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Non-Labor Day!


I perused the September Shambhala Sun while Bella perched on the couch above my right shoulder, and Tiger curled up against my left leg.  They both purred, serenading me in stereo. 

32 years ago, on Labor Day, I was hoping Jeff would be born.   We played games and cards to pass the time with my mother and Steve's.  Now, Jeff will be 32 tomorrow, and married within the week.  

This Shambhala Sun is on politics, since Buddhism is about embracing everything that is going on, without judging or turning away, and it appears politics is here to stay.

The cover has George Washington sitting cross-legged, meditating.

Jane Hirshfield suggests checking out this web-site, which offers the following words of Jaan Kaplinski and some of his amazing philosophy and poems.  

             http://jaan.kaplinski.com/English.html 


     I do not define myself. Defining a human being  - this is what the Inquisition did. Definition IS inquisition.  I have the feeling - perhaps I am not right - that in the Far East you hadn't to define yourself. You had to fulfill your duties, but in your heart you were free, what you had in your heart was free as light, as darkness, as wind that comes and goes. This is my freedom. The freedom of somebody who loves to observe and to photograph floating clouds and little fish swimming in our pond.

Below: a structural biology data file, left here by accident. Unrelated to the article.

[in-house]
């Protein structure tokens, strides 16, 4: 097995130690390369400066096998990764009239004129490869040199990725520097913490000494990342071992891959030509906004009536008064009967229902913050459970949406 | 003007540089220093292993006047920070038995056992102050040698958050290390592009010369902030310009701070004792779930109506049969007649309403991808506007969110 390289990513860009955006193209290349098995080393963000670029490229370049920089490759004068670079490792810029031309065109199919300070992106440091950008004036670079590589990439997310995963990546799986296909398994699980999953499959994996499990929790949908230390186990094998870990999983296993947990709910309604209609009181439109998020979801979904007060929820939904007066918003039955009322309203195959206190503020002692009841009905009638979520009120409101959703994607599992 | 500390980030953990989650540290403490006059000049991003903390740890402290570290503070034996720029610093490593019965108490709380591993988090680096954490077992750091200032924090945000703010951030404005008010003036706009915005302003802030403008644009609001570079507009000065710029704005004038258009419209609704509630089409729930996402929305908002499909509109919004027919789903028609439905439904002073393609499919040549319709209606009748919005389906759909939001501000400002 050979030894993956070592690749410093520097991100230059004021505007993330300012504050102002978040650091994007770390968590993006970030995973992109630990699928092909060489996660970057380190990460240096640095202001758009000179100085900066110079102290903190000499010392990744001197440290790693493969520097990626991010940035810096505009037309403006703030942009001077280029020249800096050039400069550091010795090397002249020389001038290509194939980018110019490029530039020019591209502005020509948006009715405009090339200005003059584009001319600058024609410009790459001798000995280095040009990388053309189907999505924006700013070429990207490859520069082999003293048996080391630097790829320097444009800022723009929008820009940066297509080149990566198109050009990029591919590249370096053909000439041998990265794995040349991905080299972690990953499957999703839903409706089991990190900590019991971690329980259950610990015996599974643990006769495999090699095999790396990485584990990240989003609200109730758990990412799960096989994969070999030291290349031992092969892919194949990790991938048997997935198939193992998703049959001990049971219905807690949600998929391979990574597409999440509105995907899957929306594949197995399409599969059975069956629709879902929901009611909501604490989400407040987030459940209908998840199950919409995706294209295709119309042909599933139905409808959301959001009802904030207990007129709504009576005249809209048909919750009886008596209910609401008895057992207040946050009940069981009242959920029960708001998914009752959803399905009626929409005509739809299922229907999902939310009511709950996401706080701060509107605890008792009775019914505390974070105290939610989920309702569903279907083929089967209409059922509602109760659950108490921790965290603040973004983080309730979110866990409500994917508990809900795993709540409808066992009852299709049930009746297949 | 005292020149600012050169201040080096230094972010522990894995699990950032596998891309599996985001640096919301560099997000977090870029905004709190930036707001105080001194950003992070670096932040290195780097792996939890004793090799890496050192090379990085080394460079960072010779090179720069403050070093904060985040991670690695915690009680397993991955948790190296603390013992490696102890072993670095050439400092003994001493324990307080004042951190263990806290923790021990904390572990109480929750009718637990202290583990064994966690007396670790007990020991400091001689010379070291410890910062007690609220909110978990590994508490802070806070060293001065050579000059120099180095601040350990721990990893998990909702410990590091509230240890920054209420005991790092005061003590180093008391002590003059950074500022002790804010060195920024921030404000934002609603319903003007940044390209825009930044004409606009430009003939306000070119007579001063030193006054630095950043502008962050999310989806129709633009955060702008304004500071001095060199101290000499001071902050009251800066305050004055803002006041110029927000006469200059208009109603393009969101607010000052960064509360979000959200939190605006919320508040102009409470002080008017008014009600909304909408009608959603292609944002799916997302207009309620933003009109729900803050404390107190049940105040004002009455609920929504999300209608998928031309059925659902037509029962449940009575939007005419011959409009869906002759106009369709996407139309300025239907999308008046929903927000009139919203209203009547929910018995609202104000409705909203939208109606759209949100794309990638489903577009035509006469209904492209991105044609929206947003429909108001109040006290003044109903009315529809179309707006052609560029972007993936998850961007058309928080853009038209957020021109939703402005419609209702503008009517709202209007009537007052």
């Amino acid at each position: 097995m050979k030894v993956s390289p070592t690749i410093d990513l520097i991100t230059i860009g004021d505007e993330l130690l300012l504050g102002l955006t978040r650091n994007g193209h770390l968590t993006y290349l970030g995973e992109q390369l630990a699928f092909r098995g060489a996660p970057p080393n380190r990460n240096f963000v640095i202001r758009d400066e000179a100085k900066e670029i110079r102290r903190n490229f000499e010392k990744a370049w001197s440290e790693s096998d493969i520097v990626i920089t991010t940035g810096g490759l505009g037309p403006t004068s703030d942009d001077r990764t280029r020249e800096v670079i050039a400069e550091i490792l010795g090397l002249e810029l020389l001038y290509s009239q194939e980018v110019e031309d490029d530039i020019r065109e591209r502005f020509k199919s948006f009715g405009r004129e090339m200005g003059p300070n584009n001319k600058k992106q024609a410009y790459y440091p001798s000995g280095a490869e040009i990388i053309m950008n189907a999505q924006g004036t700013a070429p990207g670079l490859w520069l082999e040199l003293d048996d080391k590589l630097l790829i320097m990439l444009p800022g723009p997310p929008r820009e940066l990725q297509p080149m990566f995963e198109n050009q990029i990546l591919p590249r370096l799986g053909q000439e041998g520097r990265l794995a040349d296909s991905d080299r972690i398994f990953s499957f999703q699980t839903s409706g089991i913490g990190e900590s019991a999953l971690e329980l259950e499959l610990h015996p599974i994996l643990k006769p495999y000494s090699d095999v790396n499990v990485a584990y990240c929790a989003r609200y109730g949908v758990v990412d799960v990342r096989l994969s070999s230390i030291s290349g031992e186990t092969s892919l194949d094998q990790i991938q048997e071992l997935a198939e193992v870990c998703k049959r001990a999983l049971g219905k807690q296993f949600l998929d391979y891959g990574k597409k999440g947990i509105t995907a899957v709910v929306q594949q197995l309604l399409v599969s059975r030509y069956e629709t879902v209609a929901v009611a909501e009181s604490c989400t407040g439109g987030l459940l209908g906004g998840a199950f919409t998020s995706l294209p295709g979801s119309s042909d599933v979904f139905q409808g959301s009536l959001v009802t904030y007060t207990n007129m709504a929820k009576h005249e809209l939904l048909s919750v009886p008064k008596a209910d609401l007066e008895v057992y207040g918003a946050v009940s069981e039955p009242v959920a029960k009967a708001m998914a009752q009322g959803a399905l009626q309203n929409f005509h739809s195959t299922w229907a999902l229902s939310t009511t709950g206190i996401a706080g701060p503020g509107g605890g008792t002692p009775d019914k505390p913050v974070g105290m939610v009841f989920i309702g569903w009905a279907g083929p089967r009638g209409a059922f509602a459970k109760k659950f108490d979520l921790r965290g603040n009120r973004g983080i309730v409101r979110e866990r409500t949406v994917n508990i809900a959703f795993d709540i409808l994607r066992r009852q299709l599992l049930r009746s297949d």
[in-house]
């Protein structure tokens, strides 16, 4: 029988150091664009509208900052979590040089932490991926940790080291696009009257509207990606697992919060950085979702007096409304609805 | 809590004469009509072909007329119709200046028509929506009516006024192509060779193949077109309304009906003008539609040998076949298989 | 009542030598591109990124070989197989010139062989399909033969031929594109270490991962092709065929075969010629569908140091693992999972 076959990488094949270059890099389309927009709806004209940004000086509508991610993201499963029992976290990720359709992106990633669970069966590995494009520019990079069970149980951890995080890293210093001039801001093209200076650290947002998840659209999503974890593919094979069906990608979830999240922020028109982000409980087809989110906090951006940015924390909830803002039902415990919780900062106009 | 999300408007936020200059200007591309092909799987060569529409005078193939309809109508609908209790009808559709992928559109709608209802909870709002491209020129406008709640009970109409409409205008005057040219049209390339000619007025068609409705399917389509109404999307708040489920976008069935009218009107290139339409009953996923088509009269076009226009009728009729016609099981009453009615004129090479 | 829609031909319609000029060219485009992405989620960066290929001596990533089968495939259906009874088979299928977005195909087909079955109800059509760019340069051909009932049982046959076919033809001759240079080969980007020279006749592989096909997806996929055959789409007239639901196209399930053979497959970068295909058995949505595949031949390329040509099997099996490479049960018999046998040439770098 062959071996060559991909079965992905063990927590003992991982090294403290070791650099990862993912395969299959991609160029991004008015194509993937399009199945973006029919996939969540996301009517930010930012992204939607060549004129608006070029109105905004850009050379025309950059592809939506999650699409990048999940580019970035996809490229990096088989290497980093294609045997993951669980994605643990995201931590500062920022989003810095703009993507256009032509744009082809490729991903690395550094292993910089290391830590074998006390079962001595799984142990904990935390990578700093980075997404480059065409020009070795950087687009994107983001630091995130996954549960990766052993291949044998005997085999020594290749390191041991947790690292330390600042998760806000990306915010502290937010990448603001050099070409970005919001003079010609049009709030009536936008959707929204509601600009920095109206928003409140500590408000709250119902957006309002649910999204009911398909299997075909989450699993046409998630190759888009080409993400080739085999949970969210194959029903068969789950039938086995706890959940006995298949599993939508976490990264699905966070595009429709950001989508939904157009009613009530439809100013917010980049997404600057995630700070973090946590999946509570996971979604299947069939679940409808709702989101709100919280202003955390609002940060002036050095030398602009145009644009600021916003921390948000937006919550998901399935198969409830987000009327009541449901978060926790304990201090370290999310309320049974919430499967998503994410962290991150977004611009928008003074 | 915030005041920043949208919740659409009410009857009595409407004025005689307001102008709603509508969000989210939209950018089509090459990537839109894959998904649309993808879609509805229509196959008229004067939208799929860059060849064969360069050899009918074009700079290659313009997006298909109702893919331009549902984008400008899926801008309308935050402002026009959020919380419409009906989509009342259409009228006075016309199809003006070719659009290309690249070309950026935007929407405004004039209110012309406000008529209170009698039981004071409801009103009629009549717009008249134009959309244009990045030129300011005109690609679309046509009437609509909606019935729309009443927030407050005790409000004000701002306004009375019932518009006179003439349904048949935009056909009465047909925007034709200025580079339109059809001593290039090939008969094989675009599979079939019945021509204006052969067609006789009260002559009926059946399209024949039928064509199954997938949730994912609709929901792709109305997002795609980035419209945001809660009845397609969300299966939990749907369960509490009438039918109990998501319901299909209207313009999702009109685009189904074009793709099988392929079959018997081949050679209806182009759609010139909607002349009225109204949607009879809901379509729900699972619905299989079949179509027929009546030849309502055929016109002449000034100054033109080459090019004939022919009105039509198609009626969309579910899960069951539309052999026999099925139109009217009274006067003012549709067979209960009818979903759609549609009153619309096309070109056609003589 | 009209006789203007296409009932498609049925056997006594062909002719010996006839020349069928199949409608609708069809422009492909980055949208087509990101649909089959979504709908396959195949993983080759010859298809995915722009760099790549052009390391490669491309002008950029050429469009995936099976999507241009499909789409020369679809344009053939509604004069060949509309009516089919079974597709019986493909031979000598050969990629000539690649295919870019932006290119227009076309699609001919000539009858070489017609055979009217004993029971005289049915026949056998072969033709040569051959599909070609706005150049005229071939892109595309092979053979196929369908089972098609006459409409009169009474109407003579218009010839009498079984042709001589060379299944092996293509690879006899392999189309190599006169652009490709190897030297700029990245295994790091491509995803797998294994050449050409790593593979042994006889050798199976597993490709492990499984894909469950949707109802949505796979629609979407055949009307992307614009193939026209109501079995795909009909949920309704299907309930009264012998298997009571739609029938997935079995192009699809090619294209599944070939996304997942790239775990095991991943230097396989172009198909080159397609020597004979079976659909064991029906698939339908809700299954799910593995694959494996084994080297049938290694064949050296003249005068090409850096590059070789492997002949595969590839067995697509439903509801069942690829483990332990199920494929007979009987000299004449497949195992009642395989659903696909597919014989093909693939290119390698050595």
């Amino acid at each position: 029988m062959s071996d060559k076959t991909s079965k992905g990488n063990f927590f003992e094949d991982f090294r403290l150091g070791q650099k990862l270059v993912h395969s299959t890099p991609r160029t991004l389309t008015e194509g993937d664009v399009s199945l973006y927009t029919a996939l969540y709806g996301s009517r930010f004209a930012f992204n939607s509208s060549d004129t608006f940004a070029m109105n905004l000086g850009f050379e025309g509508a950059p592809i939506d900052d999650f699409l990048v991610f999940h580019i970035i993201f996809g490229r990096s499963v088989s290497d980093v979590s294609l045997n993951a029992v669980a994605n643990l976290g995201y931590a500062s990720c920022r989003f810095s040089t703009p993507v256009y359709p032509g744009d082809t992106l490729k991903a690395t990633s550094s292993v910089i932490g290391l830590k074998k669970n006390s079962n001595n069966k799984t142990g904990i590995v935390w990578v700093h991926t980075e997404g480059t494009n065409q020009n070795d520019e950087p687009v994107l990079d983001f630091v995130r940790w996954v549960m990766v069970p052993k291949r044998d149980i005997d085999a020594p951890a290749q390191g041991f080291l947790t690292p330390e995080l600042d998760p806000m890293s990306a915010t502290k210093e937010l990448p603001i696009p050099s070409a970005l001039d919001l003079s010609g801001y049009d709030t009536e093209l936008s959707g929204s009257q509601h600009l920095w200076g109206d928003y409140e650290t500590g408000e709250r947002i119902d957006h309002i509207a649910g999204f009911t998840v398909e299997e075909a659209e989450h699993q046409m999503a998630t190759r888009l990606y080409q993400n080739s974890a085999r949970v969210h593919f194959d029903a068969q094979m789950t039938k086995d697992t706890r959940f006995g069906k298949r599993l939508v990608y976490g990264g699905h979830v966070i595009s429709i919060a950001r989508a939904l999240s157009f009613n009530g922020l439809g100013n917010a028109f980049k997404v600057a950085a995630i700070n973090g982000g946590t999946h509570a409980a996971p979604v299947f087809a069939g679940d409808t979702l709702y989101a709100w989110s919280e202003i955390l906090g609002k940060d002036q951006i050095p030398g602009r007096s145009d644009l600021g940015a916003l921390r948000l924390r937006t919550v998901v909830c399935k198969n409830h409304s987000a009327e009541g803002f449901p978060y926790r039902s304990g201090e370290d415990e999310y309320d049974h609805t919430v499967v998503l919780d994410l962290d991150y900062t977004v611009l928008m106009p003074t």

Two years ago, in spring I met two cranes close to my country home. They had spring in their hearts, making movements of dance. I greeted them with a Buddhist bow. They didn't fly away. One of them answered to my greeting with a similar bow.I made some dance movements, swaying my hands as wings. They answered. I was really happy. I had the feeling that Nature had accepted me as one of its lost sons. When Kazuko Shiraishi called me once from Japan, telling me she was writing an essay on my poetry, I had a similar feeling. Is it Asia that has accepted me, answered to my bow?


 
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The Big Bang -

In Shambhala Sun, a mother, Anne Cushman, talks about her young son Skye, and how his many questions keep her thinking.   "As the Zen masters say, look not for answers but at the nature of questioning mind itself."   She ends the article with this prayer her son says one night at dinner.   "Thank-you to the beautiful earth for making all this food.  Thank-you to the rain for helping to grow it.  Thank you to all the great people we love.  And thank you to the Big Bang for making it all happen."